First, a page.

Document Type

Conference Proceeding

Publication Date



The probability that a building is sanctioned to demolition following an earthquake depends on several geotechnical, structural, strategic and financial decision variables. This paper explores the literature on post-earthquake reparability assessment of buildings focusing on structural characteristics and evaluates their approaches for four midrise code-compliant structural systems, namely, steel moment frame, reinforced concrete moment frame, light frame wood, and steel braced frame. The structural responses are estimated using incremental dynamics analysis (IDA) in accordance with FEMA P-695 provisions and the IDA results are relayed to a building-specific loss assessment framework to estimate their seismic vulnerability in terms of monetary losses. To estimate the impact of irreparability fragility, the loss assessment framework evaluates the vulnerability for each reference model at four levels of irreparability thresholds as well as for a case which excludes irreparability. The results show that the projected losses for these reference models are very sensitive to the assumptions for irreparability fragility. The impact of irreparability fragility on the final loss estimates, while varying by reference model, is relatively limited at lower levels of shaking intensity and tends to grow when incrementing toward higher levels of shaking. The paper also discusses a potential numerical issue with the framework to include irreparability in loss estimation, called ‘irreparability anomaly’, which arises from merely linking irreparability to peak residual drift. The observations emphasize the significance of the underlying assumptions for irreparability fragility in seismic vulnerability and loss assessment of building and call for further studies to establish more robust procedures.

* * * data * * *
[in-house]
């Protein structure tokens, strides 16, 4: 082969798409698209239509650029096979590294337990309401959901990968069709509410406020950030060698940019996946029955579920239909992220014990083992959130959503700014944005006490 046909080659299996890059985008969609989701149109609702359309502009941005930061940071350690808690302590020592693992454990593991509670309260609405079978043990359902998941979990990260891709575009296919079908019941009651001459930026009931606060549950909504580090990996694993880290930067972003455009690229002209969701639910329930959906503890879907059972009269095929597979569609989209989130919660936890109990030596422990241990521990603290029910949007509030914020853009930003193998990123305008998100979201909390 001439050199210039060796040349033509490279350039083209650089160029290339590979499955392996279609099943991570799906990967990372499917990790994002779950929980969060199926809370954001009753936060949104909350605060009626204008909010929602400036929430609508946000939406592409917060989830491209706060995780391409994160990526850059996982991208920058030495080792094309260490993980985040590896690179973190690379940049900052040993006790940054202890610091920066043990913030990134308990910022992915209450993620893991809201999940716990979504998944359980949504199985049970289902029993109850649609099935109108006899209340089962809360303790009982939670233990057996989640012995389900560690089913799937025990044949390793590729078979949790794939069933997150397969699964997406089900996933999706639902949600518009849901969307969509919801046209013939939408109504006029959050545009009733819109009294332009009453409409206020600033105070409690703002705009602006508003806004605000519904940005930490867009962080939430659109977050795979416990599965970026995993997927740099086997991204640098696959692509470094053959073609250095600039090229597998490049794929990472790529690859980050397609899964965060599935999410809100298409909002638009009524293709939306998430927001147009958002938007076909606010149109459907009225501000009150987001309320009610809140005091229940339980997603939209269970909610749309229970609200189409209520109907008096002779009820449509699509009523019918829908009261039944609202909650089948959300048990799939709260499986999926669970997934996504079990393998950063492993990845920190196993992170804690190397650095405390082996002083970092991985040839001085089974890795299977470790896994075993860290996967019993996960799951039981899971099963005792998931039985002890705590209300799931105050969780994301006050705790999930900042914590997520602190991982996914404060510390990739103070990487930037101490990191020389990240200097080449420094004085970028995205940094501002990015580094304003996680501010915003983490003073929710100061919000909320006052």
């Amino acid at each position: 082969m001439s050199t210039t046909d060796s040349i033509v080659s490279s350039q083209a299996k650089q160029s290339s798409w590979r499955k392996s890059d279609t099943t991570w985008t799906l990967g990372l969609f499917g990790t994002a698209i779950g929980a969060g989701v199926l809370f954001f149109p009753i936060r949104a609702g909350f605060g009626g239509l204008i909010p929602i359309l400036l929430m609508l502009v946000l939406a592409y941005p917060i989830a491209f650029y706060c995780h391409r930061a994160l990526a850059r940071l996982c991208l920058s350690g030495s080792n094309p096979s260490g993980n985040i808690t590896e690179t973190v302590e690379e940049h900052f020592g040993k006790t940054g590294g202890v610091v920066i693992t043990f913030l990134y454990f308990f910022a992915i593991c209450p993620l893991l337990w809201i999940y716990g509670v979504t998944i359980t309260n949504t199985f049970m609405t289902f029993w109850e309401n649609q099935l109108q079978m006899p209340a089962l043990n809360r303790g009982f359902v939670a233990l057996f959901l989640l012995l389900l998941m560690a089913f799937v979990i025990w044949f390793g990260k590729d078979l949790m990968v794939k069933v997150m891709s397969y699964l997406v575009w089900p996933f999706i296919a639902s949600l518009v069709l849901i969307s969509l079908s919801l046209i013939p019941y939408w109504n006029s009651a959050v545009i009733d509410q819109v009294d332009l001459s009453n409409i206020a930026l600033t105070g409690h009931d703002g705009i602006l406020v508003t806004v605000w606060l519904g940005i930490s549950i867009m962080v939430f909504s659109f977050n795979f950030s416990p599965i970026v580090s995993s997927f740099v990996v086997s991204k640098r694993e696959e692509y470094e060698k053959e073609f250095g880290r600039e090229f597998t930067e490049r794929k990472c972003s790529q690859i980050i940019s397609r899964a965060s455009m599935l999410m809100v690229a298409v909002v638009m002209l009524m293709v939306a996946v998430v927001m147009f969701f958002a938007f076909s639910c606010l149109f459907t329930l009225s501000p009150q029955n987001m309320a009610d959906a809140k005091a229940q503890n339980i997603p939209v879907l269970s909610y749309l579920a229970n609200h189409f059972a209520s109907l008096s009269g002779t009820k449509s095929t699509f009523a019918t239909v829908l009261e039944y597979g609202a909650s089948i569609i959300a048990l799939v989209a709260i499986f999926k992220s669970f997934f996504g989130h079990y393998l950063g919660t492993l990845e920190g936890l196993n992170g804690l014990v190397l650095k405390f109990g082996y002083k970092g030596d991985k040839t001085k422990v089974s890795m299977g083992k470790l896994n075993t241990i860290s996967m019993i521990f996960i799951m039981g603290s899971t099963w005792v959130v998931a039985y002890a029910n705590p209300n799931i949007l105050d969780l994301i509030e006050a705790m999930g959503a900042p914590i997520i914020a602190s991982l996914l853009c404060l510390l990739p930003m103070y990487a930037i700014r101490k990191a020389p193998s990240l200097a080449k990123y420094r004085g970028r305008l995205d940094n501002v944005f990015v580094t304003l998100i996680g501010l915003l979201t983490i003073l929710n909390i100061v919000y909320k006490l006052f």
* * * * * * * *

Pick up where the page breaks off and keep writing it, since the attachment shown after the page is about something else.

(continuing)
Eleventh U.S. National Conference on Earthquake Engineering

Integrating Science, Engineering & Policy

June 25-29, 2018

Los Angeles, California